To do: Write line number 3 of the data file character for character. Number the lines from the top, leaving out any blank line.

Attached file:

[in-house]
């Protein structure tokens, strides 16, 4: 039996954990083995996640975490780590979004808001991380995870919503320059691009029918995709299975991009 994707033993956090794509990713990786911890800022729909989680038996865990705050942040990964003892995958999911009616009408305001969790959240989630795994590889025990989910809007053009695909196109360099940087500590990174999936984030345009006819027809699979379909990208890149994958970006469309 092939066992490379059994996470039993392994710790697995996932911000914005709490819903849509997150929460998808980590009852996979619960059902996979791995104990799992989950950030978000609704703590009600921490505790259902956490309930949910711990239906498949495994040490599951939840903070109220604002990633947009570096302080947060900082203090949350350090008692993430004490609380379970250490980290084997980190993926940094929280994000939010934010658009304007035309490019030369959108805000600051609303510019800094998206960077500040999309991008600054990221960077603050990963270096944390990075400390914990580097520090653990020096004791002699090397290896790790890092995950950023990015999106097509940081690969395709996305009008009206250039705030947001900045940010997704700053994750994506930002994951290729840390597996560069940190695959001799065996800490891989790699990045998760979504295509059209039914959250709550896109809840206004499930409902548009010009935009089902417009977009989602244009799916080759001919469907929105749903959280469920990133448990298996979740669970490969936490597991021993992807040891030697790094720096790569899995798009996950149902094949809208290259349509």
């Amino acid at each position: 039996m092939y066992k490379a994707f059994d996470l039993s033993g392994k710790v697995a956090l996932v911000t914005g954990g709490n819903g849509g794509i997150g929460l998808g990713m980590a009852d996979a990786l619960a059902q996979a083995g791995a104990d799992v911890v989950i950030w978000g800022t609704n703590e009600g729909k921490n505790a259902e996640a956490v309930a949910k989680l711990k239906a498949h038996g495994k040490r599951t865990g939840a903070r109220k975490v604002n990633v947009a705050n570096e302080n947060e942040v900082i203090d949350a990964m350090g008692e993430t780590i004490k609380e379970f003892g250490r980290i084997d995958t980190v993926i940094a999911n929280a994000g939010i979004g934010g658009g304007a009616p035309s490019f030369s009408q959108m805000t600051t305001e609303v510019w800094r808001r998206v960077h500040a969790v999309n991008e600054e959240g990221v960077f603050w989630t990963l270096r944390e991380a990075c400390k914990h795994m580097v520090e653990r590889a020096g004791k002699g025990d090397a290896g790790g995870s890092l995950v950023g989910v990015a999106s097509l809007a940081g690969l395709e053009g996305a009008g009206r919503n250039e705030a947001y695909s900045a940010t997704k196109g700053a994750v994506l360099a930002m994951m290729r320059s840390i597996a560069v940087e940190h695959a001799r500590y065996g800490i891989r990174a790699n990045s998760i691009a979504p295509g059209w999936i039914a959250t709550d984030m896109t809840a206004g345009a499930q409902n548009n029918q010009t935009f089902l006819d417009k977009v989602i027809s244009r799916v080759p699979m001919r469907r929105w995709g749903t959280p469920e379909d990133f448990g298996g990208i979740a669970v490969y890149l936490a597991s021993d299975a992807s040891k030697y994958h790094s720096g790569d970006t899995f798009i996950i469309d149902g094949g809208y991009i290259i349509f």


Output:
């Amino acid at each position: 039996m092939y066992k490379a994707f059994d996470l039993s033993g392994k710790v697995a956090l996932v911000t914005g954990g709490n819903g849509g794509i997150g929460l998808g990713m980590a009852d996979a990786l619960a059902q996979a083995g791995a104990d799992v911890v989950i950030w978000g800022t609704n703590e009600g729909k921490n505790a259902e996640a956490v309930a949910k989680l711990k239906a498949h038996g495994k040490r599951t865990g939840a903070r109220k975490v604002n990633v947009a705050n570096e302080n947060e942040v900082i203090d949350a990964m350090g008692e993430t780590i004490k609380e379970f003892g250490r980290i084997d995958t980190v993926i940094a999911n929280a994000g939010i979004g934010g658009g304007a009616p035309s490019f030369s009408q959108m805000t600051t305001e609303v510019w800094r808001r998206v960077h500040a969790v999309n991008e600054e959240g990221v960077f603050w989630t990963l270096r944390e991380a990075c400390k914990h795994m580097v520090e653990r590889a020096g004791k002699g025990d090397a290896g790790g995870s890092l995950v950023g989910v990015a999106s097509l809007a940081g690969l395709e053009g996305a009008g009206r919503n250039e705030a947001y695909s900045a940010t997704k196109g700053a994750v994506l360099a930002m994951m290729r320059s840390i597996a560069v940087e940190h695959a001799r500590y065996g800490i891989r990174a790699n990045s998760i691009a979504p295509g059209w999936i039914a959250t709550d984030m896109t809840a206004g345009a499930q409902n548009n029918q010009t935009f089902l006819d417009k977009v989602i027809s244009r799916v080759p699979m001919r469907r929105w995709g749903t959280p469920e379909d990133f448990g298996g990208i979740a669970v490969y890149l936490a597991s021993d299975a992807s040891k030697y994958h790094s720096g790569d970006t899995f798009i996950i469309d149902g094949g809208y991009i290259i349509f």